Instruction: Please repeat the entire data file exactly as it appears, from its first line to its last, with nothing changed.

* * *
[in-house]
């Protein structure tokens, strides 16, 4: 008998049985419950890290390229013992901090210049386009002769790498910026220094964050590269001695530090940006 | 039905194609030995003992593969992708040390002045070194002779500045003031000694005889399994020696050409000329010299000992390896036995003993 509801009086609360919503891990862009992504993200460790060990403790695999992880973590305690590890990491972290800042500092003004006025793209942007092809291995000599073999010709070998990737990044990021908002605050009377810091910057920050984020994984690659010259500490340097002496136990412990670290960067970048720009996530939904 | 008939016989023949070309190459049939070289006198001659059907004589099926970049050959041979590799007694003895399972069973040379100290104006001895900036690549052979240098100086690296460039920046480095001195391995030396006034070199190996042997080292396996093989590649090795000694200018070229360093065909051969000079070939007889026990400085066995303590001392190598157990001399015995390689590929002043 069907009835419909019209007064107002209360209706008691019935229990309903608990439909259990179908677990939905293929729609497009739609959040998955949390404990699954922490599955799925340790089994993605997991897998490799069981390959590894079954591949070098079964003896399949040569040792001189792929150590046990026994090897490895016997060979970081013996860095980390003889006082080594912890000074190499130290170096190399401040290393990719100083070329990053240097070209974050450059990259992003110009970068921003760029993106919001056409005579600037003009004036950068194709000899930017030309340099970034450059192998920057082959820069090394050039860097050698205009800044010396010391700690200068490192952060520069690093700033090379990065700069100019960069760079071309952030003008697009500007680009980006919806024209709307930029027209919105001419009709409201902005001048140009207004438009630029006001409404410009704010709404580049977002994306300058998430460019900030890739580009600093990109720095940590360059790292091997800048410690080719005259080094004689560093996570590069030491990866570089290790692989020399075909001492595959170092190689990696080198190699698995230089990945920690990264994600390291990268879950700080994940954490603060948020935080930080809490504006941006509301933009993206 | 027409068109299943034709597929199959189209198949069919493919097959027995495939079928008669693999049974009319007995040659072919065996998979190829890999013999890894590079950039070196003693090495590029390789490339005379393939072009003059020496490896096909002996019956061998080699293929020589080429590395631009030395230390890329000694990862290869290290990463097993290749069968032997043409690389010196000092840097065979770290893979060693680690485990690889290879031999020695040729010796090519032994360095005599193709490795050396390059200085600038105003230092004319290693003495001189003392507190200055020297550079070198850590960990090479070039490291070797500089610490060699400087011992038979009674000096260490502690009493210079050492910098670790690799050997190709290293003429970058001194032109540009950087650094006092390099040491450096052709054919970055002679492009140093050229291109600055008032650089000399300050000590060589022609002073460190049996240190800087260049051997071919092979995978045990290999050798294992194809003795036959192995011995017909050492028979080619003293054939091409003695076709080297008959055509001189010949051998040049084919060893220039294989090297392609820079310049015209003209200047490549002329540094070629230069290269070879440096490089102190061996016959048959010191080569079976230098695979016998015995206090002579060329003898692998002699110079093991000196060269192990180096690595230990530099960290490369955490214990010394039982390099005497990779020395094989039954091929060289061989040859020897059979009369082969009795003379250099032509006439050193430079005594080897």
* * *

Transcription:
[in-house]
């Protein structure tokens, strides 16, 4: 008998049985419950890290390229013992901090210049386009002769790498910026220094964050590269001695530090940006 | 039905194609030995003992593969992708040390002045070194002779500045003031000694005889399994020696050409000329010299000992390896036995003993 509801009086609360919503891990862009992504993200460790060990403790695999992880973590305690590890990491972290800042500092003004006025793209942007092809291995000599073999010709070998990737990044990021908002605050009377810091910057920050984020994984690659010259500490340097002496136990412990670290960067970048720009996530939904 | 008939016989023949070309190459049939070289006198001659059907004589099926970049050959041979590799007694003895399972069973040379100290104006001895900036690549052979240098100086690296460039920046480095001195391995030396006034070199190996042997080292396996093989590649090795000694200018070229360093065909051969000079070939007889026990400085066995303590001392190598157990001399015995390689590929002043 069907009835419909019209007064107002209360209706008691019935229990309903608990439909259990179908677990939905293929729609497009739609959040998955949390404990699954922490599955799925340790089994993605997991897998490799069981390959590894079954591949070098079964003896399949040569040792001189792929150590046990026994090897490895016997060979970081013996860095980390003889006082080594912890000074190499130290170096190399401040290393990719100083070329990053240097070209974050450059990259992003110009970068921003760029993106919001056409005579600037003009004036950068194709000899930017030309340099970034450059192998920057082959820069090394050039860097050698205009800044010396010391700690200068490192952060520069690093700033090379990065700069100019960069760079071309952030003008697009500007680009980006919806024209709307930029027209919105001419009709409201902005001048140009207004438009630029006001409404410009704010709404580049977002994306300058998430460019900030890739580009600093990109720095940590360059790292091997800048410690080719005259080094004689560093996570590069030491990866570089290790692989020399075909001492595959170092190689990696080198190699698995230089990945920690990264994600390291990268879950700080994940954490603060948020935080930080809490504006941006509301933009993206 | 027409068109299943034709597929199959189209198949069919493919097959027995495939079928008669693999049974009319007995040659072919065996998979190829890999013999890894590079950039070196003693090495590029390789490339005379393939072009003059020496490896096909002996019956061998080699293929020589080429590395631009030395230390890329000694990862290869290290990463097993290749069968032997043409690389010196000092840097065979770290893979060693680690485990690889290879031999020695040729010796090519032994360095005599193709490795050396390059200085600038105003230092004319290693003495001189003392507190200055020297550079070198850590960990090479070039490291070797500089610490060699400087011992038979009674000096260490502690009493210079050492910098670790690799050997190709290293003429970058001194032109540009950087650094006092390099040491450096052709054919970055002679492009140093050229291109600055008032650089000399300050000590060589022609002073460190049996240190800087260049051997071919092979995978045990290999050798294992194809003795036959192995011995017909050492028979080619003293054939091409003695076709080297008959055509001189010949051998040049084919060893220039294989090297392609820079310049015209003209200047490549002329540094070629230069290269070879440096490089102190061996016959048959010191080569079976230098695979016998015995206090002579060329003898692998002699110079093991000196060269192990180096690595230990530099960290490369955490214990010394039982390099005497990779020395094989039954091929060289061989040859020897059979009369082969009795003379250099032509006439050193430079005594080897």